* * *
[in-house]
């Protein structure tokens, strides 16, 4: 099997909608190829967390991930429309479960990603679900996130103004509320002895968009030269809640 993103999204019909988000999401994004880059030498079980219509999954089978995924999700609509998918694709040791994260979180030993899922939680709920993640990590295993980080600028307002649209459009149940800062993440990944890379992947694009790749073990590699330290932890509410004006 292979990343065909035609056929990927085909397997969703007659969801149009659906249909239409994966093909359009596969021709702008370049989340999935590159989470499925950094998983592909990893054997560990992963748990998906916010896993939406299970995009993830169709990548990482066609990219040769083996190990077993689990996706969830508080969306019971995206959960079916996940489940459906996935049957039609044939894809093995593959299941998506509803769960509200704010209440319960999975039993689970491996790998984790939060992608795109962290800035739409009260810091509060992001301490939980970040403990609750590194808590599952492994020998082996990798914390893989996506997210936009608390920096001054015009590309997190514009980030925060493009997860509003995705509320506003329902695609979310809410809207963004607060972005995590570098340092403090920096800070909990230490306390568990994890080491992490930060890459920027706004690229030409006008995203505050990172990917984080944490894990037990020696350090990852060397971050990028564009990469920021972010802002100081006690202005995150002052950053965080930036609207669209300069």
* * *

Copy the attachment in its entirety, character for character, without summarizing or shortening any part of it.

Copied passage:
[in-house]
């Protein structure tokens, strides 16, 4: 099997909608190829967390991930429309479960990603679900996130103004509320002895968009030269809640 993103999204019909988000999401994004880059030498079980219509999954089978995924999700609509998918694709040791994260979180030993899922939680709920993640990590295993980080600028307002649209459009149940800062993440990944890379992947694009790749073990590699330290932890509410004006 292979990343065909035609056929990927085909397997969703007659969801149009659906249909239409994966093909359009596969021709702008370049989340999935590159989470499925950094998983592909990893054997560990992963748990998906916010896993939406299970995009993830169709990548990482066609990219040769083996190990077993689990996706969830508080969306019971995206959960079916996940489940459906996935049957039609044939894809093995593959299941998506509803769960509200704010209440319960999975039993689970491996790998984790939060992608795109962290800035739409009260810091509060992001301490939980970040403990609750590194808590599952492994020998082996990798914390893989996506997210936009608390920096001054015009590309997190514009980030925060493009997860509003995705509320506003329902695609979310809410809207963004607060972005995590570098340092403090920096800070909990230490306390568990994890080491992490930060890459920027706004690229030409006008995203505050990172990917984080944490894990037990020696350090990852060397971050990028564009990469920021972010802002100081006690202005995150002052950053965080930036609207669209300069």